Nate S. just called to tell me about this post and his day in SS (he’s my BiL) and he ended with, “You feminists have your work cut out for you.”


    I actually think the debate over the term ‘preside’ is a good issue for feminists to start with. It’s a pretty obvious puzzle and it helps people see how the church is working slowly towards greater equality between the sexes.

    (very slowly, that is)

  13. 13.

    Kiskilli, it is clear that what you really need is just for PDD to mansplain this whole preside thing to you.

  14. 14.

    Oops, Kiskilili misspelled your name. I would say sorry, but PDD never apologizes.

  15. 15.

    Ha! PDD is my presiding authority, so I defer to him when he tells me I’m an equal partner.

  16. 16.

    I actually think the debate over the term ‘preside’ is a good issue for feminists to start with.

    I guess I would like to see feminists define “equality” first. If the goal isn’t defined, how can you know what you are working toward?

    A lot of Mormon feminist writings seem to imply that women can be equal only when they do the same things as men (ie., bless babies, sit in the front of a congregation).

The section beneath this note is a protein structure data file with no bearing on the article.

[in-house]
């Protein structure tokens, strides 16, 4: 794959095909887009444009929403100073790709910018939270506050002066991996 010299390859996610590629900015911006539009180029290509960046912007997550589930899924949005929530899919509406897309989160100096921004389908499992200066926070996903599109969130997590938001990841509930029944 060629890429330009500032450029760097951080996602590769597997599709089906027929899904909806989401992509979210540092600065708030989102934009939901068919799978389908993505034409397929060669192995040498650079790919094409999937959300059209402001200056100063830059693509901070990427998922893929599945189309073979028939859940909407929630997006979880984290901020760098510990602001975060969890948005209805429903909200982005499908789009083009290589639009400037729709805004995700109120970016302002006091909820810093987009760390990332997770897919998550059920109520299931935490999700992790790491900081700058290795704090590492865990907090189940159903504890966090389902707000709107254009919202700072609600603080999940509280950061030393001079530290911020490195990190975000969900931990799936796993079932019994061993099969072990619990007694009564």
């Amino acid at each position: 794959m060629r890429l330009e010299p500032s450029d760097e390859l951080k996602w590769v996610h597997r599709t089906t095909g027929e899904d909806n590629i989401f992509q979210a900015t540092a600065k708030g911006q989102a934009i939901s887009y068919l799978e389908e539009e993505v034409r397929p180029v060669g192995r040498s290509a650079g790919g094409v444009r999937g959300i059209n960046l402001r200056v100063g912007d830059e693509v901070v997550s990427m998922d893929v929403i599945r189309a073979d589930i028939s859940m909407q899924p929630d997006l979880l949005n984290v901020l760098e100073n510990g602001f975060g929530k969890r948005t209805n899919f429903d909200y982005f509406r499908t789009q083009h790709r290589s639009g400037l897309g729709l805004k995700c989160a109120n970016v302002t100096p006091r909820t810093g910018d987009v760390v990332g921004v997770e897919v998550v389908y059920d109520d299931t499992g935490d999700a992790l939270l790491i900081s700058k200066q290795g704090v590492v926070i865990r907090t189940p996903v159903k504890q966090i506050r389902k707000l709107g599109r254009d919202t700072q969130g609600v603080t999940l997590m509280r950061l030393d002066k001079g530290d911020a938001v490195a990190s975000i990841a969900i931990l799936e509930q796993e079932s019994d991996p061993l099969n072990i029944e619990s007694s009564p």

Whereas I see things like birthing a baby, breastfeeding, sensing when a family is in need, etc. as manifestations of great power, equally important albeit different.

    Whenever my husband got a bonus at work or whatever, he would always say something like, “What do you want to do with your half?” He acknowledged that his name happened to be on the paycheck, but we both contributed to our family income, in different ways, as equal partners. (And no, I’m not totally naive–I am entitled to half his pension should we divorce.)

  17. 17.

    Oops, Kiskilili misspelled your name. I would say sorry, but PDD never apologizes.